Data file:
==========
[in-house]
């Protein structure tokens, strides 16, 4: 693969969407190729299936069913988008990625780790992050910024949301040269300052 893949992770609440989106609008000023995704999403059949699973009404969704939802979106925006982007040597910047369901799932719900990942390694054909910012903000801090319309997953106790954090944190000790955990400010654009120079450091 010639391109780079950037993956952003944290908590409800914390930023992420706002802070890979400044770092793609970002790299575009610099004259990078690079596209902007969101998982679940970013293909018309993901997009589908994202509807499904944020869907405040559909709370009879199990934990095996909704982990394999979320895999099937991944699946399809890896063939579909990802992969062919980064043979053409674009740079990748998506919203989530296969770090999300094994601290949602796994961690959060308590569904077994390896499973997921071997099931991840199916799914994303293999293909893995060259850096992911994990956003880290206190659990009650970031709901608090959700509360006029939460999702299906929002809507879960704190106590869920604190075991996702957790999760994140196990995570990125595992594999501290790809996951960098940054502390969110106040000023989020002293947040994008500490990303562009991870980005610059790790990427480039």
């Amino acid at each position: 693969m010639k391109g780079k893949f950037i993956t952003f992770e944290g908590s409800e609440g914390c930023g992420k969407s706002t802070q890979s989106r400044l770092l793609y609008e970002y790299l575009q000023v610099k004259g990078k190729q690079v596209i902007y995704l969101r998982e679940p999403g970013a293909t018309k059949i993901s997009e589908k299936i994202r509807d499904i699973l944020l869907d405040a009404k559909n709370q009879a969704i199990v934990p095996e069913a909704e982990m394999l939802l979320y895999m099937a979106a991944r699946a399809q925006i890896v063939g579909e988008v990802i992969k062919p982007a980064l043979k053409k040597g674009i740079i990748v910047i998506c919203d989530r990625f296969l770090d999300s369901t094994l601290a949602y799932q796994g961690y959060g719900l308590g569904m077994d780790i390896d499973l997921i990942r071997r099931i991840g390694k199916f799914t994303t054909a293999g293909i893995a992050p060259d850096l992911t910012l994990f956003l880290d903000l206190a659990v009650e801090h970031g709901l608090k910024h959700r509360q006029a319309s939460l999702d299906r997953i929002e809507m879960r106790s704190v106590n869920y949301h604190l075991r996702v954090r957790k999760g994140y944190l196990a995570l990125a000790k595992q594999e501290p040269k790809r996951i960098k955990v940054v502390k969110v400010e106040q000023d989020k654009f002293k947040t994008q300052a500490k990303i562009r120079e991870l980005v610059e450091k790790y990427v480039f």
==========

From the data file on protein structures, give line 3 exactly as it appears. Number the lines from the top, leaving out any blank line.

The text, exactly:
């Amino acid at each position: 693969m010639k391109g780079k893949f950037i993956t952003f992770e944290g908590s409800e609440g914390c930023g992420k969407s706002t802070q890979s989106r400044l770092l793609y609008e970002y790299l575009q000023v610099k004259g990078k190729q690079v596209i902007y995704l969101r998982e679940p999403g970013a293909t018309k059949i993901s997009e589908k299936i994202r509807d499904i699973l944020l869907d405040a009404k559909n709370q009879a969704i199990v934990p095996e069913a909704e982990m394999l939802l979320y895999m099937a979106a991944r699946a399809q925006i890896v063939g579909e988008v990802i992969k062919p982007a980064l043979k053409k040597g674009i740079i990748v910047i998506c919203d989530r990625f296969l770090d999300s369901t094994l601290a949602y799932q796994g961690y959060g719900l308590g569904m077994d780790i390896d499973l997921i990942r071997r099931i991840g390694k199916f799914t994303t054909a293999g293909i893995a992050p060259d850096l992911t910012l994990f956003l880290d903000l206190a659990v009650e801090h970031g709901l608090k910024h959700r509360q006029a319309s939460l999702d299906r997953i929002e809507m879960r106790s704190v106590n869920y949301h604190l075991r996702v954090r957790k999760g994140y944190l196990a995570l990125a000790k595992q594999e501290p040269k790809r996951i960098k955990v940054v502390k969110v400010e106040q000023d989020k654009f002293k947040t994008q300052a500490k990303i562009r120079e991870l980005v610059e450091k790790y990427v480039f």